Zinga & Pillai is a recent Court of Appeal decision following a successful private prosecution brought by Virgin Media Limited. Virgin prosecuted individuals for the offence of conspiracy to defraud in relation to the illegal use of set top boxes, which allowed users to watch programmes offered by Virgin on subscription channels without payment of Virgin’s fees. In October 2012, one of the two convicted appellants (Munaf Ahmed Zinga) argued that the warrants granted by the Magistrates Court were unlawful because at point of application by the constable for the warrants, that police officer did not disclose to the Magistrate that evidence gathered at search would be likely to be used in a private, rather than public, prosecution brought by Virgin.
The Court of Appeal acknowledged that a constable making an application for a warrant has a duty of full disclosure of relevant matters although it was equally apparent that Criminal Evidence Act 1984 s.8, s.15 and s.16 did not require any potential prosecutor be identified. The court emphasised the need for full and frank disclosure when making a “without notice” application. It was considered that if the Magistrate had been told the prosecution was likely to be private, the Magistrate may have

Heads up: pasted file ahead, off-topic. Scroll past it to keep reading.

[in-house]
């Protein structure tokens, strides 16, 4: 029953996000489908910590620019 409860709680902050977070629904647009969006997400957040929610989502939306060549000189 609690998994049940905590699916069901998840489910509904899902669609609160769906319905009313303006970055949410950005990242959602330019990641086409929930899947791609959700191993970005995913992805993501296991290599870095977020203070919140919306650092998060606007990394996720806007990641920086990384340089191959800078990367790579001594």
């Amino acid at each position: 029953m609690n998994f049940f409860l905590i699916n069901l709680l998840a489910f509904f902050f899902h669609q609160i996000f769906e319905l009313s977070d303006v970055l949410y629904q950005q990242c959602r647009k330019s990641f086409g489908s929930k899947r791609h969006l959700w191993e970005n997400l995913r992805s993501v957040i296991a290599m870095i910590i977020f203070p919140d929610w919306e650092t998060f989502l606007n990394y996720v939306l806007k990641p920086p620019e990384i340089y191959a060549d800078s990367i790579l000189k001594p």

probed the Police to learn the reason that the CPS were not prosecuting.
The Court of Appeal considered that the Magistrate may have taken an interest in why the Metropolitan Police Service thought it appropriate to lend assistance to a large, commercial entity
in this fashion and at that stage.
The Court of Appeal decided that although the police should have informed the Magistrates’ Court of the likelihood of a private prosecution by a private company when applying for arrest and search warrants, the appellant had not demonstrated that the Magistrate would have refused the applications if he/she had known of the intention to privately prosecute the matter.
Ultimately, it was held that the search warrants should not be quashed, because it had not been shown by the appellant that the warrants would not have been granted if full disclosure had been made.”